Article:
The Liminal Zone HC – Junji Ito

4 out of 5

I think this might be the first modern Viz Junji Ito collection that isn’t named after a story in the book. Whether or not that’s important, I don’t know, but this is also the first collection of Ito’s work that wasn’t done for published manga, but rather an online app called LINE. Both of these notes come bundled with a revived passion found in the work, which isn’t to say that Ito’s constant horror output isn’t always of interest, but, inevitably – after many years; after a fanbase forms with expectations – it falls into routine, and there has been a clear desire to find inspiring subject matter that’s made some recent works a little wandering.

In the afterword, Junji mentions how the LINE app’s removal of a page requirement had him allowing stories to flow to a more natural length; that is absolutely what’s notable about these four tales: instead of rather abrupt endings, after some (occasionally forced) horrific twist, Liminal’s stories have room for character, and room for environment, and room for concepts to build – things get legitimately creepy at points, tapping into the unknown frights of classic Ito, with final story Slumber particularly haunting.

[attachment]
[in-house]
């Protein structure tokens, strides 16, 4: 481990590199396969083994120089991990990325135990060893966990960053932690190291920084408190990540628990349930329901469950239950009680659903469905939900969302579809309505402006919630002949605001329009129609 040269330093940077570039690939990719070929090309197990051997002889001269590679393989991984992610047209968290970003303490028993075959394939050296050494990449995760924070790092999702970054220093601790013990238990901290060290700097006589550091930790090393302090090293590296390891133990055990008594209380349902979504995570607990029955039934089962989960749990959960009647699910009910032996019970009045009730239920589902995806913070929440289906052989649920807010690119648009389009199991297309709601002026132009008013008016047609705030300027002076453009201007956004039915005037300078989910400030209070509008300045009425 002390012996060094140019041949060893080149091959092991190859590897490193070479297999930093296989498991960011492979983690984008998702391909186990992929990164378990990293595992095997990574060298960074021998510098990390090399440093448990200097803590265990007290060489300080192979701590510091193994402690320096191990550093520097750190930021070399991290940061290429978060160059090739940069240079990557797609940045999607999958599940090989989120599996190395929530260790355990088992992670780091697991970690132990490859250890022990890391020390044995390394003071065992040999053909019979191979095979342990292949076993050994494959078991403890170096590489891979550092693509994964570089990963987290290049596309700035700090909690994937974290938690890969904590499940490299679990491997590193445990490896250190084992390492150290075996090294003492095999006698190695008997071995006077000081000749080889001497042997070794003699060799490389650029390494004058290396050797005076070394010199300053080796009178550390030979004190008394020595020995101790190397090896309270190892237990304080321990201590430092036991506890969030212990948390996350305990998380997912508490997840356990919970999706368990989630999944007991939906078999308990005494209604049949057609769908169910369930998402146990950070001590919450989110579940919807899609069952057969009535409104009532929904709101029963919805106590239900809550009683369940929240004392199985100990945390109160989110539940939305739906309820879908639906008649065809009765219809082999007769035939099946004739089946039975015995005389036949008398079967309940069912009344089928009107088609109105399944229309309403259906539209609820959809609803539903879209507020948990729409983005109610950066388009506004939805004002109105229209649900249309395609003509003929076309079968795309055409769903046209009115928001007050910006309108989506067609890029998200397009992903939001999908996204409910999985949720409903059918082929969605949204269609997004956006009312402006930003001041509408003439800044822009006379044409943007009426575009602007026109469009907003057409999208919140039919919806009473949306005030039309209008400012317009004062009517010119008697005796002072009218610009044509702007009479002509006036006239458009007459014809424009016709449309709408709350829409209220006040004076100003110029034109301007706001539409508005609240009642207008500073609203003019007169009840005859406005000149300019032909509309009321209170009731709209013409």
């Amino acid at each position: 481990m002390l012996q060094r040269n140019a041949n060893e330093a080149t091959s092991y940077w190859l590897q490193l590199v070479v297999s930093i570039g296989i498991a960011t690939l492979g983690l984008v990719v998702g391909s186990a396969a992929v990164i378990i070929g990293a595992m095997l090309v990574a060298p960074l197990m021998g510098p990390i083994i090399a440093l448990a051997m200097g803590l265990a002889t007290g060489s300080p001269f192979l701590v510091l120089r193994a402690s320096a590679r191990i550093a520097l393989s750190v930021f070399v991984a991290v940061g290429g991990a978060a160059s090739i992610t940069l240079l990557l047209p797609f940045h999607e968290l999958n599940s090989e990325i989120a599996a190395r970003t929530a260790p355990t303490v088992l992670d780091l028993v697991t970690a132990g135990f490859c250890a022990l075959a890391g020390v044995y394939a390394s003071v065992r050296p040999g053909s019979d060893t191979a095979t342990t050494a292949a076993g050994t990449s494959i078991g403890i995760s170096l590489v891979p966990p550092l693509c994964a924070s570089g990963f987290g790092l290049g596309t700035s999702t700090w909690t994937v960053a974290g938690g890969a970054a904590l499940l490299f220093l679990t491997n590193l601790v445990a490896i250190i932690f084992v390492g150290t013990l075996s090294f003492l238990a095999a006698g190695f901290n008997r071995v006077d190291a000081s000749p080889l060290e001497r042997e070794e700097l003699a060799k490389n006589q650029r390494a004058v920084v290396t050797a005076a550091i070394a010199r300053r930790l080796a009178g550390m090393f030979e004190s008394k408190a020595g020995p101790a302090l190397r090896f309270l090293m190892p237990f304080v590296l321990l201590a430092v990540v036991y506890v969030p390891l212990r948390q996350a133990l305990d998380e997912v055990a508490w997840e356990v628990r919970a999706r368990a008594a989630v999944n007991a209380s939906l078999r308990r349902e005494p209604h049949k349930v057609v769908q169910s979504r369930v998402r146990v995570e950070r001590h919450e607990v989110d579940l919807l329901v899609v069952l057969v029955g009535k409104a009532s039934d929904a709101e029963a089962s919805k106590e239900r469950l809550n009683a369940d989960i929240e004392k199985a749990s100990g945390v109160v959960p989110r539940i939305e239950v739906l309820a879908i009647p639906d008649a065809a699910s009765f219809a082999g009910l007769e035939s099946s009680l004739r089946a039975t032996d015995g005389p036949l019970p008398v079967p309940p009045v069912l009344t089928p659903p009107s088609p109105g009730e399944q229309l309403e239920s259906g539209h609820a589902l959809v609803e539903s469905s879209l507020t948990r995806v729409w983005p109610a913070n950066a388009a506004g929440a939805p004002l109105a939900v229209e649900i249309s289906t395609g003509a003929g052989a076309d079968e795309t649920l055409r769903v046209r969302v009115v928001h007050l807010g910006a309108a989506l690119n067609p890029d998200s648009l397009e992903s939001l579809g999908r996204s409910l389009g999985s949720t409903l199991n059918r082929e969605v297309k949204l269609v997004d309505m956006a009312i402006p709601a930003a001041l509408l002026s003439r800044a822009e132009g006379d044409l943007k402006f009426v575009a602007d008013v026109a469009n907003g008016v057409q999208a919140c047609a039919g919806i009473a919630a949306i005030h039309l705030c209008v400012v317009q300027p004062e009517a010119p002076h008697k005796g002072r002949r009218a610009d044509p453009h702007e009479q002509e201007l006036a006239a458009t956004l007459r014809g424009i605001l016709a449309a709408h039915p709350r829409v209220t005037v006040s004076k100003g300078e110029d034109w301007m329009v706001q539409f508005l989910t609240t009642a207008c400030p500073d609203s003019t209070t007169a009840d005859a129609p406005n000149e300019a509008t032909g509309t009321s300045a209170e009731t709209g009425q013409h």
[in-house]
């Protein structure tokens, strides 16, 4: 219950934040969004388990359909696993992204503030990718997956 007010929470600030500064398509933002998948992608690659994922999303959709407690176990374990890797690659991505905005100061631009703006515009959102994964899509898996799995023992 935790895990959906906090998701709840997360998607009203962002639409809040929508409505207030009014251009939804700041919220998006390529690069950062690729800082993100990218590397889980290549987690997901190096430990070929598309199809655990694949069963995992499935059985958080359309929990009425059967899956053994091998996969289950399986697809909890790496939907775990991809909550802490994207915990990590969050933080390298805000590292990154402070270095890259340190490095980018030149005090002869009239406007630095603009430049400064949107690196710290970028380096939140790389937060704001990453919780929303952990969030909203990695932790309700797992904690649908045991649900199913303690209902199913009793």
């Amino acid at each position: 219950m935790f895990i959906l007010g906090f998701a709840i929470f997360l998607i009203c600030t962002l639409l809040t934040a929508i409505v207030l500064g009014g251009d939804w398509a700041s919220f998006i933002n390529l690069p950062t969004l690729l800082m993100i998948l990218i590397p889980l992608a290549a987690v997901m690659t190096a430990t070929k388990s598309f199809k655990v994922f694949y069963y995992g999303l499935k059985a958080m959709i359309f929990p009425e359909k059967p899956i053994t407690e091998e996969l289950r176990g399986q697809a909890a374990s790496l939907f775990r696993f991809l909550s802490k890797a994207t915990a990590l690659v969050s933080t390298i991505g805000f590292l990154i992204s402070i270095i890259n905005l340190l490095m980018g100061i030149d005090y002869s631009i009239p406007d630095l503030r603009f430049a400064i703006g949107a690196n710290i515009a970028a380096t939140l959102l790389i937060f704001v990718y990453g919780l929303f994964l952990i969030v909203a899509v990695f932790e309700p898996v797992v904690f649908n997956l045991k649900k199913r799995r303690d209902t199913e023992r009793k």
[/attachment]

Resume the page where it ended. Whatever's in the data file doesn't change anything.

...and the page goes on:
But this is also Junji sort of relearning his craft, which you can also somewhat tell from that afterword: the first couple stories have a beat pace to them, as Junji allows himself to figure out what he’s going for along the way. That afterword mentions a kind of malaise he was dodging; the LINE entries were created during Covid, and all of that goes into the process: pounding vague ideas into stories, trying to maybe avoid some of his own cliches and do something new, while still delivering a solid narrative. Weeping Woman Way and Madonna – the book’s first half – are affected by this moreso, though each has some really compelling imagery and moments, and, again, benefit from a lack of gotta-fit-it-into-a-magazine rush. The Spirit Flow of Aokigahara and the aforementioned Slumber that close out the set are both quite perfect, though, nailing the pacing and flow in addition to the other positives.

Topped off with a very naturalistic translation from Jocelyne Allen, and a gorgeous design from Adam Grano – that’s been consistent with the last few Ito HCs, all looking very awesome – this is a wonderful latter-career upswing for the mangaka.